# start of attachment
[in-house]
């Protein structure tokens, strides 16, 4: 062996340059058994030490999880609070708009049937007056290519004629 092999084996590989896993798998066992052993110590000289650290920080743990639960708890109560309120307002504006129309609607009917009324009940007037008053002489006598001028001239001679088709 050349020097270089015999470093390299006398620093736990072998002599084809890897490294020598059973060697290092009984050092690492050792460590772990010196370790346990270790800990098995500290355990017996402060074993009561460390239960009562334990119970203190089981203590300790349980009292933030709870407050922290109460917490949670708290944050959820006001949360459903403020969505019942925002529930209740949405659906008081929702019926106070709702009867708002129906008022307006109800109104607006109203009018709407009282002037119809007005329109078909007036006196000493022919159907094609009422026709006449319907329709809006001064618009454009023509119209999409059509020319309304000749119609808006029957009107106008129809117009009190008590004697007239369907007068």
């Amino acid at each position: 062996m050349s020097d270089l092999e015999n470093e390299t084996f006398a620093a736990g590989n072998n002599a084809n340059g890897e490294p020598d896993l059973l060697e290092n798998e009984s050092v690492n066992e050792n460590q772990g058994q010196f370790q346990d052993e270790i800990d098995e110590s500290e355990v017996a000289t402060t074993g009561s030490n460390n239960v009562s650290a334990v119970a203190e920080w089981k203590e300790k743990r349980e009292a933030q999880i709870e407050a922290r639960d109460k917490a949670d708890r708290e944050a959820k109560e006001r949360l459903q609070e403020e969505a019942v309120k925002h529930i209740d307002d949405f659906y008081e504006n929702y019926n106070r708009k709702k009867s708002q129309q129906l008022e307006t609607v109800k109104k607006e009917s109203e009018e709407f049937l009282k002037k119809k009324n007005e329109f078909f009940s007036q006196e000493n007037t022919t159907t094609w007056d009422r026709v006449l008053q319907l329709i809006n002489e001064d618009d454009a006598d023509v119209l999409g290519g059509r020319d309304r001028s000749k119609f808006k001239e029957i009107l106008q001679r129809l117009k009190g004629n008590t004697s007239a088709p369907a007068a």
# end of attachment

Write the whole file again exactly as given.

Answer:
[in-house]
């Protein structure tokens, strides 16, 4: 062996340059058994030490999880609070708009049937007056290519004629 092999084996590989896993798998066992052993110590000289650290920080743990639960708890109560309120307002504006129309609607009917009324009940007037008053002489006598001028001239001679088709 050349020097270089015999470093390299006398620093736990072998002599084809890897490294020598059973060697290092009984050092690492050792460590772990010196370790346990270790800990098995500290355990017996402060074993009561460390239960009562334990119970203190089981203590300790349980009292933030709870407050922290109460917490949670708290944050959820006001949360459903403020969505019942925002529930209740949405659906008081929702019926106070709702009867708002129906008022307006109800109104607006109203009018709407009282002037119809007005329109078909007036006196000493022919159907094609009422026709006449319907329709809006001064618009454009023509119209999409059509020319309304000749119609808006029957009107106008129809117009009190008590004697007239369907007068």
């Amino acid at each position: 062996m050349s020097d270089l092999e015999n470093e390299t084996f006398a620093a736990g590989n072998n002599a084809n340059g890897e490294p020598d896993l059973l060697e290092n798998e009984s050092v690492n066992e050792n460590q772990g058994q010196f370790q346990d052993e270790i800990d098995e110590s500290e355990v017996a000289t402060t074993g009561s030490n460390n239960v009562s650290a334990v119970a203190e920080w089981k203590e300790k743990r349980e009292a933030q999880i709870e407050a922290r639960d109460k917490a949670d708890r708290e944050a959820k109560e006001r949360l459903q609070e403020e969505a019942v309120k925002h529930i209740d307002d949405f659906y008081e504006n929702y019926n106070r708009k709702k009867s708002q129309q129906l008022e307006t609607v109800k109104k607006e009917s109203e009018e709407f049937l009282k002037k119809k009324n007005e329109f078909f009940s007036q006196e000493n007037t022919t159907t094609w007056d009422r026709v006449l008053q319907l329709i809006n002489e001064d618009d454009a006598d023509v119209l999409g290519g059509r020319d309304r001028s000749k119609f808006k001239e029957i009107l106008q001679r129809l117009k009190g004629n008590t004697s007239a088709p369907a007068a």